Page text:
Another tool is the introduction section of commentaries on individual books of the Bible. Though preachers often skip over these to get to the passage they are currently addressing, such commentaries are a gold mine of information for developing biblical theology.
Step Two: Systematic Theology
Only after doing significant work in biblical theology can we confidently bring our questions to the Bible. We call this process systematic theology. Be careful of books that purport to be systematic theologies, however. Many of them do little more than pile up Bible verses — without context — that seem to relate to a subject. Use such references carefully. Look up every verse cited in its context, and examine how it fits in the biblical theology of the book from which it comes. Then you can decide how well it fits the subject.
Most of you are not interested in constructing an entire systematic theology, however. You just want to know what the Bible says about a certain subject. What do you do? First, the more work you have done in biblical theology, the better off you will be. So when someone asks you about abortion, you will have more than a few proof texts that do not address the subject at all. You can draw on what the Bible teaches about creation, fruitfulness, and the sanctity of life. This is a cumulative process that should consume the minister throughout his or her years in ministry.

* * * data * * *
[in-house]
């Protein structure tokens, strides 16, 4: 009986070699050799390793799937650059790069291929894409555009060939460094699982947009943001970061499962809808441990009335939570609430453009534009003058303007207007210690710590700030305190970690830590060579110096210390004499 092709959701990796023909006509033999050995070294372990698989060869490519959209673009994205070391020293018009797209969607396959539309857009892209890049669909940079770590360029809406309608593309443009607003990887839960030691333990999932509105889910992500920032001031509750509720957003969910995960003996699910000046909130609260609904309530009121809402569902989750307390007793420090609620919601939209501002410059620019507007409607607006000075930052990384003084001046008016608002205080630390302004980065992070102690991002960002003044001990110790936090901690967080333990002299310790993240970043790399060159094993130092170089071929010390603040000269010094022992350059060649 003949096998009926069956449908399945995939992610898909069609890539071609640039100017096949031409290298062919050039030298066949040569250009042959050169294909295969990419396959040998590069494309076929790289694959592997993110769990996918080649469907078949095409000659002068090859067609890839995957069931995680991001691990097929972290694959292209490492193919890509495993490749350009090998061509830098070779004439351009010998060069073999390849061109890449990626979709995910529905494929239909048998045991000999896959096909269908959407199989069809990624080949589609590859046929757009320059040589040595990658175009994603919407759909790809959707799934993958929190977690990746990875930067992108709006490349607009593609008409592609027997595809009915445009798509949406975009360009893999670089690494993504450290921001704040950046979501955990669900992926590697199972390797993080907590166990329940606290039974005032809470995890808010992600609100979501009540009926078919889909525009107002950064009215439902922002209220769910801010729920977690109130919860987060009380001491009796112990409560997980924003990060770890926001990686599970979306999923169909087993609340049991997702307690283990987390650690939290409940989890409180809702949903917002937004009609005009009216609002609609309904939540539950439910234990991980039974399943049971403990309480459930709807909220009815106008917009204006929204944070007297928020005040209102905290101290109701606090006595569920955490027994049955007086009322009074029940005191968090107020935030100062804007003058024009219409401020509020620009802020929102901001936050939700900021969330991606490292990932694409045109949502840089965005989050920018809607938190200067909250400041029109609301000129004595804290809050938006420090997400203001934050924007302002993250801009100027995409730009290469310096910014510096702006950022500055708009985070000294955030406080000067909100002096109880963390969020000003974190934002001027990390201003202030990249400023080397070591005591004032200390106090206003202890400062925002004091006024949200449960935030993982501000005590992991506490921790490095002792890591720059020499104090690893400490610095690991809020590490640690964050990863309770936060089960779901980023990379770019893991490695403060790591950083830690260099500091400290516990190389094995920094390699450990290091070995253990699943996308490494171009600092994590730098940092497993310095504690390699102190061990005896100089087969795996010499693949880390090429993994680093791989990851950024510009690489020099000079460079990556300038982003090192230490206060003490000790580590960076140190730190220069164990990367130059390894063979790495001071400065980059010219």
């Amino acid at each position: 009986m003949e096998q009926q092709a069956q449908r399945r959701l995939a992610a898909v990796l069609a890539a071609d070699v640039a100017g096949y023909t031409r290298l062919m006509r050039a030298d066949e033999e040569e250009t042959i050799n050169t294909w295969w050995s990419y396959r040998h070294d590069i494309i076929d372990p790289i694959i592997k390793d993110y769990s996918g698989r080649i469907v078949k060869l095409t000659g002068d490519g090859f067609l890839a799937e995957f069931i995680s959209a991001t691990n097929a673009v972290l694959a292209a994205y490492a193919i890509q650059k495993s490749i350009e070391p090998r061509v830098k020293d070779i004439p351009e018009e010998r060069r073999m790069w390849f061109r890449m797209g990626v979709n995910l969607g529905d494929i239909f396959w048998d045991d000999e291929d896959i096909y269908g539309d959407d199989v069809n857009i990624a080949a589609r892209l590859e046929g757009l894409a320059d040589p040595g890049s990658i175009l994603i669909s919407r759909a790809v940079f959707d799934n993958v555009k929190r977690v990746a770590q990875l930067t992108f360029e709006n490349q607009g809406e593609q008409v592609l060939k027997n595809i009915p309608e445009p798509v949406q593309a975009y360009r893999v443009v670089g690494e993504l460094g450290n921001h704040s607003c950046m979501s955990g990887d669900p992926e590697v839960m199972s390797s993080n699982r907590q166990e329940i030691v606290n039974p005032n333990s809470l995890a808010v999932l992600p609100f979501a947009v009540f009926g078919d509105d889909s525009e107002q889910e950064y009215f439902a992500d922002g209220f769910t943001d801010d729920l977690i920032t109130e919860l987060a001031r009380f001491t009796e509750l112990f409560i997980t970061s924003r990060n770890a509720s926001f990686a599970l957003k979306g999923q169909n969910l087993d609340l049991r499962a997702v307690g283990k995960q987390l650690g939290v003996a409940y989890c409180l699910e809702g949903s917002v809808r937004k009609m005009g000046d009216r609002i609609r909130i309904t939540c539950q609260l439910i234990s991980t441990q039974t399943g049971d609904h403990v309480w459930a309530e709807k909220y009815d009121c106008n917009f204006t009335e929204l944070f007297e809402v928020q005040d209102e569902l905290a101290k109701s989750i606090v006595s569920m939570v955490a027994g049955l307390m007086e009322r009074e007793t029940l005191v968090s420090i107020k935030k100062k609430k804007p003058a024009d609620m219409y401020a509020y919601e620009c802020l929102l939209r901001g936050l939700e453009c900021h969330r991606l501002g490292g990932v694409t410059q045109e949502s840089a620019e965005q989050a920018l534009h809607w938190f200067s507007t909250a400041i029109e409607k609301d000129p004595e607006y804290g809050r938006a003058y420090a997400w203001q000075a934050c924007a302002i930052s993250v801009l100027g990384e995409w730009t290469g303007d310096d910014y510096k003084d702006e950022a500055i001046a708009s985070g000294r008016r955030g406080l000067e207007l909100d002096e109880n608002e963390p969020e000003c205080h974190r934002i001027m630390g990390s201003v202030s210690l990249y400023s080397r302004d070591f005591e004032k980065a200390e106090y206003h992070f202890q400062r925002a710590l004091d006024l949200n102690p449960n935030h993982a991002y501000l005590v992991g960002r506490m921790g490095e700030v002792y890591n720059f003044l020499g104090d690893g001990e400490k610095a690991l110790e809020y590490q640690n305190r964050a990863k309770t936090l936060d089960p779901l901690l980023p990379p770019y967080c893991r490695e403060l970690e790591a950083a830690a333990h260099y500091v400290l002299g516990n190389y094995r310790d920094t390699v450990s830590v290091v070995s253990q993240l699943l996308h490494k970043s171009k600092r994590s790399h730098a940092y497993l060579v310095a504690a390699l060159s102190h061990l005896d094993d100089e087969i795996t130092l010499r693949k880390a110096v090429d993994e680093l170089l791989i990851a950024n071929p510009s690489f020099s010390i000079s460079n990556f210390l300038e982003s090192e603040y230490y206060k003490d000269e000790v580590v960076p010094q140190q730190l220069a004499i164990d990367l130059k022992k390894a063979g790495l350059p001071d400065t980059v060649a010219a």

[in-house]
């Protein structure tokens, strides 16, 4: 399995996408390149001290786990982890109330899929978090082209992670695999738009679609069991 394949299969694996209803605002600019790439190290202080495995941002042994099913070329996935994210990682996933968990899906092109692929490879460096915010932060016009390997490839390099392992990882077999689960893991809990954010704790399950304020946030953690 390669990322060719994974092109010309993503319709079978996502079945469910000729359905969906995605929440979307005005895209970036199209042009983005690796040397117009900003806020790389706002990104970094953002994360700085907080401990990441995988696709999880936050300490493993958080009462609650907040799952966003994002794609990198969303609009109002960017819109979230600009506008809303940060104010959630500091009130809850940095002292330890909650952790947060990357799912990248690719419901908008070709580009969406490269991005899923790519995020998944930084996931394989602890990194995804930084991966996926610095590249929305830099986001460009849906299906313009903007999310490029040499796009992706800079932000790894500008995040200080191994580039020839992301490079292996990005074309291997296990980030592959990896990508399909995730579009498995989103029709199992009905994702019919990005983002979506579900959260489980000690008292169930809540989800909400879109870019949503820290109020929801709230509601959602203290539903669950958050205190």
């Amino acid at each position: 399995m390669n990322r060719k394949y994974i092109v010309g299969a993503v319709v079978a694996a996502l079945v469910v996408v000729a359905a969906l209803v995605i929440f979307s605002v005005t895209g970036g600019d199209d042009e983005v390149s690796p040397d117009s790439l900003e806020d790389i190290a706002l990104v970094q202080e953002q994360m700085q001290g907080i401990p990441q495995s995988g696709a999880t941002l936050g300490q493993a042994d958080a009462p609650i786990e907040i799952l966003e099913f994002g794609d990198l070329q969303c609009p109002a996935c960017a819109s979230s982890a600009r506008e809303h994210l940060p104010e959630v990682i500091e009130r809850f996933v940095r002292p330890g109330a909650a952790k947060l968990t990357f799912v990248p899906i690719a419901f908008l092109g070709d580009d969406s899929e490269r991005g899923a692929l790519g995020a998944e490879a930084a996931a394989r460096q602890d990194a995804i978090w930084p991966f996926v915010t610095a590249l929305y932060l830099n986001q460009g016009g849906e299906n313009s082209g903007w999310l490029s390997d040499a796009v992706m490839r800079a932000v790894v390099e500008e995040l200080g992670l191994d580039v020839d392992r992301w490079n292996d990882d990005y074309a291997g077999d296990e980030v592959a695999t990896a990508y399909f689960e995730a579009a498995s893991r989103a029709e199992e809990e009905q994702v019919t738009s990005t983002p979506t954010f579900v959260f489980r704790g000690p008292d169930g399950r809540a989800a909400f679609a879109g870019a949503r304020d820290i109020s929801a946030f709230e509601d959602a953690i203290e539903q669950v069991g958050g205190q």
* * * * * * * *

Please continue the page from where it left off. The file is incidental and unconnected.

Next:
Additionally, in spite of my warnings above, you can go to books on systematic theology or on your particular subject. Just be careful to examine how biblical passages are treated.
I Don’t Have Time for This
This sounds like a lot of work that will take time that you don’t have. Consider these points.
This is important. Remember, you will do theology. Will you do it well?
This process is a marathon, not a sprint. You cannot master theology in a month. A little time spent each week will pay big dividends over the years.
You have the time if you plan wisely. First, expand your sermon preparation time by one hour to examine themes suggested by your sermon passage. Make a few notes on that theme in the rest of the book of the Bible, and file it away.
Second, spend just one hour per week reading something theological. I don’t mean another book on leadership or church growth but something about biblical exegesis or a theological topic. (See the related sidebar.)
You can take a class. Many Bible schools and seminaries offer continuing education classes. You might be able to take one near your home or even online.
You can use the Assemblies of God’s best secret resource: college professors. These knowledgeable men and women are invaluable resources. Chances are, they have already considered your topic. They may have their own thoughts on the topic, or they can quickly direct you to a source that is even better.
You need to be able to work with theology in your ministry. These steps can get you on track to becoming a better theologian. Embrace you calling as a theologian so that you can do even more effective ministry with the ones God has called you to serve.
BOB CALDWELL, theologian in residence, Network211, and adjunct professor, Global University, Springfield, Missouri